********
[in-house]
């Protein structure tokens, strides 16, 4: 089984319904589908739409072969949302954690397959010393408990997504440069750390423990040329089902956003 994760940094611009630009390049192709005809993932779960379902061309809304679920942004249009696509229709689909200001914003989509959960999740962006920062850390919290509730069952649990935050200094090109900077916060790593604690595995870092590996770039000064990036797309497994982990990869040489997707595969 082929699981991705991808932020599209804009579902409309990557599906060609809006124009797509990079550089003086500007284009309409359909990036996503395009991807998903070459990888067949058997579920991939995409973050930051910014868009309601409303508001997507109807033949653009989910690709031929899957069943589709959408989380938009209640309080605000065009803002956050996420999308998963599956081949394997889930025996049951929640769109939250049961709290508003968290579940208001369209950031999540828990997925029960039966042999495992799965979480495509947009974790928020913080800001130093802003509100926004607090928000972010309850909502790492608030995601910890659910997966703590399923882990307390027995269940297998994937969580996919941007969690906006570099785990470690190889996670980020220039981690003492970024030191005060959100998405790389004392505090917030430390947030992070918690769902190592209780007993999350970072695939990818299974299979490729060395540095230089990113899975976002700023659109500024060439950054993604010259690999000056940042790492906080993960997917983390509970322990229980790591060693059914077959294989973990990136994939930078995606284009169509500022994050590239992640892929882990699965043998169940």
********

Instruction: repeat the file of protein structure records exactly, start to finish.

[in-house]
């Protein structure tokens, strides 16, 4: 089984319904589908739409072969949302954690397959010393408990997504440069750390423990040329089902956003 994760940094611009630009390049192709005809993932779960379902061309809304679920942004249009696509229709689909200001914003989509959960999740962006920062850390919290509730069952649990935050200094090109900077916060790593604690595995870092590996770039000064990036797309497994982990990869040489997707595969 082929699981991705991808932020599209804009579902409309990557599906060609809006124009797509990079550089003086500007284009309409359909990036996503395009991807998903070459990888067949058997579920991939995409973050930051910014868009309601409303508001997507109807033949653009989910690709031929899957069943589709959408989380938009209640309080605000065009803002956050996420999308998963599956081949394997889930025996049951929640769109939250049961709290508003968290579940208001369209950031999540828990997925029960039966042999495992799965979480495509947009974790928020913080800001130093802003509100926004607090928000972010309850909502790492608030995601910890659910997966703590399923882990307390027995269940297998994937969580996919941007969690906006570099785990470690190889996670980020220039981690003492970024030191005060959100998405790389004392505090917030430390947030992070918690769902190592209780007993999350970072695939990818299974299979490729060395540095230089990113899975976002700023659109500024060439950054993604010259690999000056940042790492906080993960997917983390509970322990229980790591060693059914077959294989973990990136994939930078995606284009169509500022994050590239992640892929882990699965043998169940």